Cold weather is just around the corner, and even if it is still nothing but sunlight and warm days in your neighborhood, preparing for fall and winter now can save you money and a headache when the cold air descends.
In part one, five ways to prepare your home for winter were listed: cleaning gutters, air-sealing, checking furnaces, sealing ducts, and outdoor lighting. If you missed it, take a look here, but there is still more to learn before cold weather is here!
1. Windows, Windows, Windows
Your windows do more than provide a view of trees with yellow leaves or snow-covered yards. They also provide a barrier to the cold. Windows with low-e coating reduce heat loss and even reflect back part of the room's heat. Installing storm windows can also reduce heat loss through windows by approximately 10%-20%.
Using drapes and blinds helps reduce heat loss through windows. However, in the colder months windows with direct sunlight may benefit from having the blinds up during the daylight hours, as sunlight can help heat the space.
2. Spruce Up the Fireplace
Some of the fondest winter memories include a cozy fireplace: afternoons with hot coffee and a good book or evenings curled under a blanket watching a movie. But before you bundle up all snuggly warm in front the fireplace, give it some love.
First consider replacing your inefficient wood-burning fireplace with a more efficient wood stove or gas insert. It can turn your fireplace from a pretty--but high–maintenance--feature into a viable way to heat your home. Converting your fireplace will not only save you on monthly heating costs, it could even put money back in your pocket. Some states offer rebates or tax credits for upgrading your inefficient fireplace.
If you aren't interested in updating your fireplace, try adding glass doors with a heat-air exchange system, and make sure your fireplace is cleaned and your flue damper properly sealed. You should also try to keep the fireplace damper closed unless you have a fire burning.
3. Reverse Your Fan
In the summertime a fan is a wonderful way to keep cool, but your fan can also help circulate warm air in the winter. When you reverse the direction of your fan, the fan will push warm air downward and recirculate it through the room. To ensure your fan is spinning in the correct direction, set it so the blades are spinning clockwise when you look up.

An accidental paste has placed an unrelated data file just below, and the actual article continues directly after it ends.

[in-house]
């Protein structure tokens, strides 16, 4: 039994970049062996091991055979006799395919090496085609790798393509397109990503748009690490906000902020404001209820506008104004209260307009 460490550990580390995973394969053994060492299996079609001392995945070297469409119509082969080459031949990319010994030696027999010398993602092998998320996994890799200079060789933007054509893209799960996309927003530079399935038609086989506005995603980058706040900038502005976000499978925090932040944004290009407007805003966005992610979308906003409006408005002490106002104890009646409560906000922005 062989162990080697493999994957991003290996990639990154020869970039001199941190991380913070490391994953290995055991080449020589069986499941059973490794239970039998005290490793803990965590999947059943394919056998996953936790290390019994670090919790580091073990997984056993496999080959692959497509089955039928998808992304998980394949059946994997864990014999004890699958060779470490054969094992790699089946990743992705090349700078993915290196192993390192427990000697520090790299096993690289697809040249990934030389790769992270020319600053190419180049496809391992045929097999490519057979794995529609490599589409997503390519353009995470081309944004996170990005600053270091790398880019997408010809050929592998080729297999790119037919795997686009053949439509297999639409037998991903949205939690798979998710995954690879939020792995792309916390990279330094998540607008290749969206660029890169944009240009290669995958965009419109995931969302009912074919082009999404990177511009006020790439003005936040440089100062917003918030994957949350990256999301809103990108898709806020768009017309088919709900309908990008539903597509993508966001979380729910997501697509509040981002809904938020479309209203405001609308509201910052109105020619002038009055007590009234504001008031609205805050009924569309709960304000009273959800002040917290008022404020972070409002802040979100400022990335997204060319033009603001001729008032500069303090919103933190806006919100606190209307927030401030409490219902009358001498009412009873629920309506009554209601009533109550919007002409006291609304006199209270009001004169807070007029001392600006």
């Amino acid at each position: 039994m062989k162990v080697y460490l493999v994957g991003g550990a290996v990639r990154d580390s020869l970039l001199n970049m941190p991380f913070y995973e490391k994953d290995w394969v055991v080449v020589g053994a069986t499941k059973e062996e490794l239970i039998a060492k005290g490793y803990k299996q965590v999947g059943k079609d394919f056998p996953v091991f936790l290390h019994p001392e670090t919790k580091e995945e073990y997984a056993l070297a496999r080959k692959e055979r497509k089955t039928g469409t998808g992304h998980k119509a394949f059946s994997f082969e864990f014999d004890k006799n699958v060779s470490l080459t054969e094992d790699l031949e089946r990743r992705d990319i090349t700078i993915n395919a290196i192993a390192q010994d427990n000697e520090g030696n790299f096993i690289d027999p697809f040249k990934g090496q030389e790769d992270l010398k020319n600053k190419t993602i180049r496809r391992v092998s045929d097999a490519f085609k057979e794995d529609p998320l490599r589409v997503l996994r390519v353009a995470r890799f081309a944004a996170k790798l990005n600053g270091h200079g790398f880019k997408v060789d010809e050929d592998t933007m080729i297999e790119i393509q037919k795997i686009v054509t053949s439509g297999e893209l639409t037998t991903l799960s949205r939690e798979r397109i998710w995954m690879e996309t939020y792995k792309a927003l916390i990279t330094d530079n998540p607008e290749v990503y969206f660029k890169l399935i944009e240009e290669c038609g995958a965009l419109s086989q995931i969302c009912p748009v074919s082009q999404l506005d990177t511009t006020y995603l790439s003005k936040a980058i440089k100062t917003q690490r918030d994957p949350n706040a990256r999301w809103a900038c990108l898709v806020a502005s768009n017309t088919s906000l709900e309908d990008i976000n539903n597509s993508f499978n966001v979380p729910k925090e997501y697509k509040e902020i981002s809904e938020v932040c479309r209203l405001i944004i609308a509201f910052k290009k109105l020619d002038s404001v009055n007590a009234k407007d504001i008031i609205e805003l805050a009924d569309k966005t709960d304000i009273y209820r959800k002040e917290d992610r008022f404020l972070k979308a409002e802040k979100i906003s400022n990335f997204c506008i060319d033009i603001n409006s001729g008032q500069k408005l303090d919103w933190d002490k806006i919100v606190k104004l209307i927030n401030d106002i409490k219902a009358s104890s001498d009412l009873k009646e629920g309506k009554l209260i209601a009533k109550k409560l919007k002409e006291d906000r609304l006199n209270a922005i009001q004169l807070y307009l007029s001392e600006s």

4. Prep Your Lawn for Hibernation
Landscaping can save you energy if properly cared for and planned. Windbreaks can help block the cold winter wind and keep your home warmer. A wall or fence, evergreen trees and shrubs planted on the north, west, and east sides of your home can be most effective in creating a windbreak and reducing heating costs.
To ensure heavy snowfall doesn't snap branches that could provide wonderful cooling shade in the summer months, shake snow-laden tree branches with a mop or broom to relieve some of the weight.
5. It's Great to Insulate
Insulation is another important way to prepare your home for fall and winter. In winter, heat in your home will try to flow directly from all heated living spaces to adjacent unheated attics, garages, basements, and even to the outdoors. Heat flow can also move indirectly through interior ceilings, walls, and floors -- wherever there is a difference in temperature.
This means that your heating system has to work harder if your home isn't properly insulated, costing you money and wasting energy. Properly insulating your home will decrease heat flow by providing an effective resistance to the flow of heat.
While it may seem like the summer days are endless, fall and winter are just around the corner and prepping your home now means more relaxing when the temperature drops.
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